I stumbled upon a new technique to use when my older two kids fight. I was somewhat inspired by this hilarious photo:
My first thought was, “at least I will be laughing so hard that I won’t yell.” My second thought was, “that will never work with my kids…they’ll just keep fighting like a giant shirt cage match until they tear the thing apart.”
Musing on the idea of enforcing physical closeness on fighting kids, I realized that the issue is more emotional than physical. Usually there is a barrage of misunderstandings and insults, then the yelling, before anything escalates to a physical conflict.
Of course, we encourage the kids to still express themselves using “I statements” (I feel frustrated/angry/ignored when you take my things/won’t play the game I want to play/interrupt me). And also I understand that there are root causes to sibling rivalry and individual behaviors that need to be addressed…I get that. Sometimes I also just need them to stop yelling at each other for five minutes without everyone feeling worse.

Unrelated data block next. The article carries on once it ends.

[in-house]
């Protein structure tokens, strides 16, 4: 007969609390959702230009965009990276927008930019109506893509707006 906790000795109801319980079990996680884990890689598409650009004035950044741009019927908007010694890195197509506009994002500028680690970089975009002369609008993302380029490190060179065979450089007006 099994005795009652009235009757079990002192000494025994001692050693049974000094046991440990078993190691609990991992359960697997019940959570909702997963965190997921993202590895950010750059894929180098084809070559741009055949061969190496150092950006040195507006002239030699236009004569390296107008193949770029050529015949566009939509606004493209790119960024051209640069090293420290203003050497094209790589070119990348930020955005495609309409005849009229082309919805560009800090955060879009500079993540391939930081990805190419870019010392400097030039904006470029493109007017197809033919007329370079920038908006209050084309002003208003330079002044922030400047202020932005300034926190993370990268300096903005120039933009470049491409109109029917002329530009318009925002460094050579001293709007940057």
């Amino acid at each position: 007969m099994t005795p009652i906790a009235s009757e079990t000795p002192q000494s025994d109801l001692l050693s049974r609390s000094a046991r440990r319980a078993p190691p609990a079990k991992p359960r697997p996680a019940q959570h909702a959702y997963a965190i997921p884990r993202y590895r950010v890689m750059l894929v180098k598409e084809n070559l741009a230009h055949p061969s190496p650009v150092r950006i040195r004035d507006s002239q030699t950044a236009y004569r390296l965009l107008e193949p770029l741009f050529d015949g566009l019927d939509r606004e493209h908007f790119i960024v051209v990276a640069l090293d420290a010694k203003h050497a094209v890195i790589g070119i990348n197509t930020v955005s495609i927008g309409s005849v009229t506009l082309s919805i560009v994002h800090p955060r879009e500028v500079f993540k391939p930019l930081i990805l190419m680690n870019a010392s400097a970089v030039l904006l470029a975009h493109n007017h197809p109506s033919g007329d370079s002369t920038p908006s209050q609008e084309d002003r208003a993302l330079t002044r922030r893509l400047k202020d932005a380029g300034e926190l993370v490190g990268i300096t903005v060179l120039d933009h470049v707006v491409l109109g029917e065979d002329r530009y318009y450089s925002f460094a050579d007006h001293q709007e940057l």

So, I also instituted a new policy of having the kids compliment each other whenever they insult one another. My theory is that this will first help stop the increasingly hurtful, and absurd, words (what is a “meanie-bo-beanie,” anyway?), force the kids to think about what they do like about one another, and generate good feelings as those positives are expressed. Just like smiling when you are sad helps you actually feel better and makes others react more positively towards you, complimenting your pest of a little brother who is really often very generous to you can generate a batch of the warm fuzzies.
See? Sometimes they aren’t fighting–at least long enough for me to snap a picture! They are even sitting close and laughing!
Hey, look, another one! Okay, they were totally hitting each other with those reeds one minute later but I have proof that they weren’t fighting for at least a few seconds!
In general, I think the best way to fight negativity is with positivity. It isn’t going to work 100% of the time and could certainly be overused…but it is another tool in my toolbox.